Meanwhile, national radio bulletins send out the message that sources near to the Ministry of Finance outline that it is preparing for default (19.57). While formally the Ministry may not be calling for orderly default and denies it (20.20). Which means that the 'open' and transparant communication of Minister de Jager, once again creates more confusion than necessary. It's a bit like BNP formally denying the informal rumour about its financial health.

So, looking at this confusion, it does indeed look as if the default of Greece is imminent...


Eurocrisis: a clash of old (long term) and new (opportunistic) political thinking

These days I'm trying to get my head around the current developments in international and European markets and politics. There's a real flood of former politicians emphasizing that Europe is the solution, rather than the problem (see for example the statement by the Council for the Future of Europe). And here in the Netherlands we had former Prime Minister Wim Kok as well as former Minster of Finance Gerrit Zalm explaining to us on television that we need to remember the benefits of Europe and use it as a road to the solution. And I fully agree. As a whole, the eurozone is not doing so bad, but we do have a serious internal management and discipline problem.

Leadership today may be far more difficult than when the euro was formed..
Many commentators outline that now is the time to show leadership, based on a long term vision. And that is most certainly an important element of any solution. But I sense there may be more to it. There are some tectonic plates moving beneath todays politics. And the theory that I'm forming right now, is that most commentators are overlooking the movements of those plates as they are standing on those plates themselves (and incorrectly assume that they're not moving).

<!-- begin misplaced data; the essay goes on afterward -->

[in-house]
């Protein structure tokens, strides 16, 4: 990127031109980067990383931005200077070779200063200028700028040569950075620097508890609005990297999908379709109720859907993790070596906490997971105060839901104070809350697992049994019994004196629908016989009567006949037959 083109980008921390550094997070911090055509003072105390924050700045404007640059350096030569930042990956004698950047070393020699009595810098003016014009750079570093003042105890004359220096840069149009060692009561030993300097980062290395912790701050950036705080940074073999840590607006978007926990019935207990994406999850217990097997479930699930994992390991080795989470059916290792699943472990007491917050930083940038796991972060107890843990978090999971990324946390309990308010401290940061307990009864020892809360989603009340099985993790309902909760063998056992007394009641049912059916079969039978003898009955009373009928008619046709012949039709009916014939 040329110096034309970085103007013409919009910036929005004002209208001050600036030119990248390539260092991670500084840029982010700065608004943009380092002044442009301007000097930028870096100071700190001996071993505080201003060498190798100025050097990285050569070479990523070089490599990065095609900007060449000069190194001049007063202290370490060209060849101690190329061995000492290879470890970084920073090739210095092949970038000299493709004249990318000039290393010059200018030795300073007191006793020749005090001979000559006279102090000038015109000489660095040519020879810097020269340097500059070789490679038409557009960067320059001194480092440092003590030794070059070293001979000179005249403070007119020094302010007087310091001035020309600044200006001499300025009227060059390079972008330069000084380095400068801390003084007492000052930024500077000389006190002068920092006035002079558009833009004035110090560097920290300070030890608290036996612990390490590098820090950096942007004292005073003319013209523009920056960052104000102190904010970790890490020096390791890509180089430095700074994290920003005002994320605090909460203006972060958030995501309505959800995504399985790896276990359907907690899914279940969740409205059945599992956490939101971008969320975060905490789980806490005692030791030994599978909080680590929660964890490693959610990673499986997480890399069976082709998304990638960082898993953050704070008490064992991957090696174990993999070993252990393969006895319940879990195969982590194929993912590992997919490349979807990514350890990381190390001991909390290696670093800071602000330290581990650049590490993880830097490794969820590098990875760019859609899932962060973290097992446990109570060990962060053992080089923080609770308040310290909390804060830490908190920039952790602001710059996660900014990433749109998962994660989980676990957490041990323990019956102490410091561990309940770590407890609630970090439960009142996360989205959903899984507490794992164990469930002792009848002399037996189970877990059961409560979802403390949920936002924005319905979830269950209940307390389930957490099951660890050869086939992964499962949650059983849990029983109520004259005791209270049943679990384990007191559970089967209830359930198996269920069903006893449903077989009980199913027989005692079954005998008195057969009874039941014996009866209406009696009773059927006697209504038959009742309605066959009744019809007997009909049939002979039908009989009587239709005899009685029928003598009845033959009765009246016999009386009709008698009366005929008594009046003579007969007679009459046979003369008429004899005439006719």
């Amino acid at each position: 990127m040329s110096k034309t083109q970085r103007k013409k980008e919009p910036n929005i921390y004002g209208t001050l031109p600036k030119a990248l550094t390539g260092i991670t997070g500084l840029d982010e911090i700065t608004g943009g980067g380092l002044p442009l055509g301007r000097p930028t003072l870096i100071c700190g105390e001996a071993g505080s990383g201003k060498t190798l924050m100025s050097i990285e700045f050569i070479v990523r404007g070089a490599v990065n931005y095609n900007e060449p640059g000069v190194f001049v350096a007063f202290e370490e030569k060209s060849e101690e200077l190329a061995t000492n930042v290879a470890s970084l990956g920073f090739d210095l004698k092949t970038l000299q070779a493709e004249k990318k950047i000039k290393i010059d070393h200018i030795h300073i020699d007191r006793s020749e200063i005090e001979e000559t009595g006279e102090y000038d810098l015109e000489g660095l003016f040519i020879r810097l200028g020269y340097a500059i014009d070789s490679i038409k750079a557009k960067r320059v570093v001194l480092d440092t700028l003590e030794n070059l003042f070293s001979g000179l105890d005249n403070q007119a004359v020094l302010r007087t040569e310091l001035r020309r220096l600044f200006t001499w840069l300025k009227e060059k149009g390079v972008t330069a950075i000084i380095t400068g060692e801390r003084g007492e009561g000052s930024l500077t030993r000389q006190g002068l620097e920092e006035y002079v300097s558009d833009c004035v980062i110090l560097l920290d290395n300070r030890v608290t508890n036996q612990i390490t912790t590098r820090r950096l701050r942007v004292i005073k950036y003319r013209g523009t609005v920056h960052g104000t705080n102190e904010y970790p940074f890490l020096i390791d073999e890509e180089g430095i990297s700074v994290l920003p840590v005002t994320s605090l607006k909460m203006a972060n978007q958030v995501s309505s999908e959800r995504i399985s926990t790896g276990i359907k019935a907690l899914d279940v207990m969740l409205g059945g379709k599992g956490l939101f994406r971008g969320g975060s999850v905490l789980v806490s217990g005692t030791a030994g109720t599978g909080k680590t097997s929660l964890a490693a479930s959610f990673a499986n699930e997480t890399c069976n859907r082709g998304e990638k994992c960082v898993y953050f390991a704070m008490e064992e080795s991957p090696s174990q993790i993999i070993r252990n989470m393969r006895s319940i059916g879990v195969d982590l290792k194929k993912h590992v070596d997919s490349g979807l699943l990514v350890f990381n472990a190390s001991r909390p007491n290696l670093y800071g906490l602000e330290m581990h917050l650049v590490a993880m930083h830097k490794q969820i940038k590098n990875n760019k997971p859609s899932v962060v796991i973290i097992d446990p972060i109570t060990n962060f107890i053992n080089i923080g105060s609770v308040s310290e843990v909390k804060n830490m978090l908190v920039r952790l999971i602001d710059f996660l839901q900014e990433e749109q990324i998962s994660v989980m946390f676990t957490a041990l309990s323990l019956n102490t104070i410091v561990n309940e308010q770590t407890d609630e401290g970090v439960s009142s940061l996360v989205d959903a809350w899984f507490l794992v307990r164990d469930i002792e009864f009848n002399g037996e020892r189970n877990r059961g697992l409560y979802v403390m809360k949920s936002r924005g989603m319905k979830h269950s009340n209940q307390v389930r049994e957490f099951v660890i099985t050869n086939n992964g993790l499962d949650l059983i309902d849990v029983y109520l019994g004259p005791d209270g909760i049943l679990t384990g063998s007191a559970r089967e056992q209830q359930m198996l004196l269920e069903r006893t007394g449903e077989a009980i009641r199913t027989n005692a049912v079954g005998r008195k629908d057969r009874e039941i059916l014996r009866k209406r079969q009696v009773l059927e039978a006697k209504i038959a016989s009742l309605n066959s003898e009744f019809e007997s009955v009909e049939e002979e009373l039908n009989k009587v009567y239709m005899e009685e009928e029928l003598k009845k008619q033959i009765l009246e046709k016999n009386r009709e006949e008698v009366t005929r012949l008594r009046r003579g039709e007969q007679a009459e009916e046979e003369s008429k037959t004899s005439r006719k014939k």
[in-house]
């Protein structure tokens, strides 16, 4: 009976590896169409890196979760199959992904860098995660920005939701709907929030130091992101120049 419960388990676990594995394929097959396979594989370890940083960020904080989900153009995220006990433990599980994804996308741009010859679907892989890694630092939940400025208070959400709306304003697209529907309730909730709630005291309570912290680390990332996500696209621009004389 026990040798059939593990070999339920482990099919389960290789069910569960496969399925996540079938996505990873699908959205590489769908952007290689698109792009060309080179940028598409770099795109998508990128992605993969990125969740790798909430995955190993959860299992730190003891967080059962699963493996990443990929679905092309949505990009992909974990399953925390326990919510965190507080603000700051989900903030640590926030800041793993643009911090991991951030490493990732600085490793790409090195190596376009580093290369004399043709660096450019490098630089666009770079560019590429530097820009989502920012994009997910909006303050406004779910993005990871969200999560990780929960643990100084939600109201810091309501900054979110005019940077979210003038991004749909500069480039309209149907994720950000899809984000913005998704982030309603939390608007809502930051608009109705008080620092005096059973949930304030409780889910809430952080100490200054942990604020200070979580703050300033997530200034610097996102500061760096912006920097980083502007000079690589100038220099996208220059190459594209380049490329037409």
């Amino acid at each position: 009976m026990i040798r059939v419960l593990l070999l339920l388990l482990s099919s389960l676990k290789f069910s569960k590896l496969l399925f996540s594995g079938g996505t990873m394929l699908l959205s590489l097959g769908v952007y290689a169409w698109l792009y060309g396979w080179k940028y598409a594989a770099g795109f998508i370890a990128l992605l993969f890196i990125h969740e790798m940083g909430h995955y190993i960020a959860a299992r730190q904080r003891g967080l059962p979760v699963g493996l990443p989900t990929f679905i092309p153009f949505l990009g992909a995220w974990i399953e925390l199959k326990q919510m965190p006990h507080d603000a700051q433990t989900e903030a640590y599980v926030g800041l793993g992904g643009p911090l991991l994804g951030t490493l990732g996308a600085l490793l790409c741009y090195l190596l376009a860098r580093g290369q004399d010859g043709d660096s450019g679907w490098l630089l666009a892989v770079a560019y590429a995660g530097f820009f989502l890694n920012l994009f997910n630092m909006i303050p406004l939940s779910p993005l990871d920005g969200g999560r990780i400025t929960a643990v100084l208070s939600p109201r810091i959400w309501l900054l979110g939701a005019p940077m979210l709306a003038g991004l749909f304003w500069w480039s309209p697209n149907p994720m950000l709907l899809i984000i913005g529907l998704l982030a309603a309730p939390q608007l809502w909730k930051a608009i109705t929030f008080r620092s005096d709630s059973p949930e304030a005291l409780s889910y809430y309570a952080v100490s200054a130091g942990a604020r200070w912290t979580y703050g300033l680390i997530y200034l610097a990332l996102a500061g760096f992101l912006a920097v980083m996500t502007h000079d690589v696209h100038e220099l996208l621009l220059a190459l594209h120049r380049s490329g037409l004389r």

My theory is that, due to these slowly moving tectonic plates in the political environment, it might be much harder for todays leaders to exhibit the same leadership as their predecessors. So the solution to the eurocrisis is not just about leadership, but requires an appreciation of those fundamental trends as well.

What are the fundamental trends that now constrain our leaders?
The slowly moving 'tectonic plates' that constrain our leaders are:
1- a long period without war and a fading memory of bad economic circumstances,
2- a growing mastering of technology, leading to a shift in risk-sensitivity and a new control-perspective on the ability to control developments,
3- less religious attitudes, loss of self-discipline and focus on individual welfare,